[ 4 minutes to read ]
And the priests, Aaron’s sons, shall lay the parts, the head, and the fat,
in order upon the wood that is on the fire which is upon the altar:
But his inwards and his legs shall he wash in water:
and the priest shall burn all on the altar, to be a burnt sacrifice,
an offering made by fire, of a sweet savour unto the LORD.
~ Leviticus 1:8-9
The burnt offering was a sweet savor offering. It was not an offering for sin to appease just wrath. It was rather an offering of worship to please God. God also had offerings that were for sin. We see from this that man has a two-fold problem. He owes divine justice for his transgression of the holy law. He also owes the holiness of God to fulfill all righteousness. There is a negative and a positive side. Now the offerings prefigure Christ, the one that was to come. We read in Ephesians 5:2, “And walk in love, as Christ also hath loved us, and hath given himself for us an offering and a sacrifice to God for a sweetsmelling savour.” Christ did satisfy divine justice, suffering for sin. He also pleased the Father, walking in righteousness.
In particular now, the burnt offering is the object of our attention. And in this offering, certain aspects of the service of Jehovah’s servant can be seen. Let us now note how some of the particulars here are related to service. We are considering the highest grade of the offering, which was a bullock. The ox was a laboring beast and very strong. The picture is of Christ as an untiring servant always working the works of the Father that sent Him. Peter spoke of Christ, saying He “went about doing good, and healing all that were oppressed of the devil; for God was with him.” He was always busy doing the work. Oftentimes He was so involved in service that He had “no leisure so much as to eat.”
God gave directions for every part of the animal to be used. He mentions the head, the fat, the legs, and the inwards. We see from this that our whole man is to be involved in this service. The head speaks of the intelligence. We must learn and grow if we are to serve God acceptably. The fat speaks of strength, vigor, and vitality. We must put forth an effort and expend our energy. How often was Christ weary and when involved in the work, virtue would go out of Him? The legs speak of our physical body and our walk. Christ went about doing good works. The inwards speak of our heart and soul. Nothing is to be kept back. We must employ all our faculties in God’s service. We read that the entire animal was to be burnt. We are to be consumed in God’s service. It was said of Christ in Psalms 69:9, “The zeal of thine house hath eaten me up.” Oh, to spend and be spent should be our aim.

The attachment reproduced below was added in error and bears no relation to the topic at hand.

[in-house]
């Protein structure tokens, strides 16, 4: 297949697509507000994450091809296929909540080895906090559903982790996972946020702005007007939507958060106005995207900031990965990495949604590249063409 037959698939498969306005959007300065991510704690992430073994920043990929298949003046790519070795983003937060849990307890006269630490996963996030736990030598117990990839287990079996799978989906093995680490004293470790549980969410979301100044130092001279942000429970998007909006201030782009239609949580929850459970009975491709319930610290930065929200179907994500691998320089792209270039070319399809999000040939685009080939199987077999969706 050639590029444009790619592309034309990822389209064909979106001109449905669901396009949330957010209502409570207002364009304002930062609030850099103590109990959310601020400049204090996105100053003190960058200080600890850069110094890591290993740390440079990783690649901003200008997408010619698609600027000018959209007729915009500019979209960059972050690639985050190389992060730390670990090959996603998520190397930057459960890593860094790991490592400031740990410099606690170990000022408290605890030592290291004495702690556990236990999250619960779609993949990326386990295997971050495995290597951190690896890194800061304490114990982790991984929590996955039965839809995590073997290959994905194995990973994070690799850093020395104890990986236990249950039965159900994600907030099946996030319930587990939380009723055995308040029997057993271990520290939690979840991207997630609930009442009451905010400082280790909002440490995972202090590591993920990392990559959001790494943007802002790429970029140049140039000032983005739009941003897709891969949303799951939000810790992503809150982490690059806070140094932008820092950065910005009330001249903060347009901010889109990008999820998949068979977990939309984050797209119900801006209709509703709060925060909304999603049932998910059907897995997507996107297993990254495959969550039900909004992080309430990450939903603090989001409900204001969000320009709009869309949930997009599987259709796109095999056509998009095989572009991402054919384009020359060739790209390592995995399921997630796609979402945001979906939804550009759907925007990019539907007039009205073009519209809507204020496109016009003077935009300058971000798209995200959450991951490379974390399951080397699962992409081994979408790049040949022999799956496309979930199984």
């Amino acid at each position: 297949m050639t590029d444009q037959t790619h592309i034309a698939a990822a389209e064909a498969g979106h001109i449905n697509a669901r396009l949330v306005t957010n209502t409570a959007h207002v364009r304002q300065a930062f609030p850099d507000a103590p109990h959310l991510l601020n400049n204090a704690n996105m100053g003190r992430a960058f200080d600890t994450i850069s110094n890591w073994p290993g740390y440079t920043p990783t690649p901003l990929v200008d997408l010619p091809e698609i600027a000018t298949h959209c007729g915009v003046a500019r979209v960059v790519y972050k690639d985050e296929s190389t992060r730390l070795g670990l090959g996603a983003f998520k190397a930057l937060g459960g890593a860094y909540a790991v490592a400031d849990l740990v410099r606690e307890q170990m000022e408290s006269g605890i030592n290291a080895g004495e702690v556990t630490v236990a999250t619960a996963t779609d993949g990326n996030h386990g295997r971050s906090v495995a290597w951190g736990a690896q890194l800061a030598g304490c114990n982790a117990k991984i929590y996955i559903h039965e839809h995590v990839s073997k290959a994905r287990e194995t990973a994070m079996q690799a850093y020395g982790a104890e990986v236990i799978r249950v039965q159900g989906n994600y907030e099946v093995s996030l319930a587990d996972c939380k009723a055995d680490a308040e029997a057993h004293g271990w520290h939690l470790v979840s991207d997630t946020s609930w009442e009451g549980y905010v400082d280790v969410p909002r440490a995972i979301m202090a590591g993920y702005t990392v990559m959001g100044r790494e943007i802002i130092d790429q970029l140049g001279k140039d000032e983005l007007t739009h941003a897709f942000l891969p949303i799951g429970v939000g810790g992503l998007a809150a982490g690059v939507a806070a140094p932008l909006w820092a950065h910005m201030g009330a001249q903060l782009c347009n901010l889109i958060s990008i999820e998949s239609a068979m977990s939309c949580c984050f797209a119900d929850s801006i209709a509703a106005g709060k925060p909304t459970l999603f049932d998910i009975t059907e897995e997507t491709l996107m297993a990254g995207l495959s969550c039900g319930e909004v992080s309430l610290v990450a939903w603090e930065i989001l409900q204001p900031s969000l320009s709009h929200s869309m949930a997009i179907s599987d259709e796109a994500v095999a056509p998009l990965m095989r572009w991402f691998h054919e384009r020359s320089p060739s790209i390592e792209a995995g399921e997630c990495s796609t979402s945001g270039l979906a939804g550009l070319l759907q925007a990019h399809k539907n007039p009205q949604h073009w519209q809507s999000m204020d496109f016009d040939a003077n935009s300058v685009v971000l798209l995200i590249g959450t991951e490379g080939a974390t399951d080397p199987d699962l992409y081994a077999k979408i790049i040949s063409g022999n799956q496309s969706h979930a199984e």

The bullock was also the highest grade of the offering. The ox was much more valuable than a lamb or turtledoves. The ox was a very valuable animal indeed to the owner. Solomon said, “Where no oxen are, the crib is clean: but much increase is by the strength of the ox” (Pr 14:4). To own such an animal was very profitable. In making this offering to God, it wasn’t just a bullock that was required, but the male without blemish. It was the best of the herd. We ought to serve God with the very best that we have. We should spare ourselves no expense in His blessed employment. We should be as the woman that came bearing an alabaster box of ointment of spikenard. It was very precious and she poured it out upon the Savior. Christian, what are you keeping back? What is just too precious to let go? Pour it out upon the Lord. Solomon said, “There is a sore evil which I have seen under the sun, namely, riches kept for the owners thereof to their hurt” (Ec 5:13). Take the best that you have and offer it to God. He deserves no less, and a great deal more.
Lastly, we see that the offering was burnt with fire. The fire is the holiness of God. The service meets with God’s holiness and finds His approval. Our text says, “it is a sweet savour unto the LORD.” Note that it pleases the “Lord.” If you serve the Lord in this manner, giving your all, don’t expect your service to be accepted of men. Sometimes even our brethren will question, “To what purpose is this waste?” The Lord’s own family thought that He was beside himself and tried to take Him home. You may be a fanatic to some. But, never mind that, just keep endeavoring to “do always those things that please him.” He is the righteous judge and is able to keep that which we have committed to Him against that day. Great blessings await those that serve in this manner. “To obey is better than sacrifice.” As the hymn writer said,
But we never can prove, The delights of His love,
Until all on the altar we lay;
For the favor He shows, And the joy He bestows,
Are for them who will trust and obey.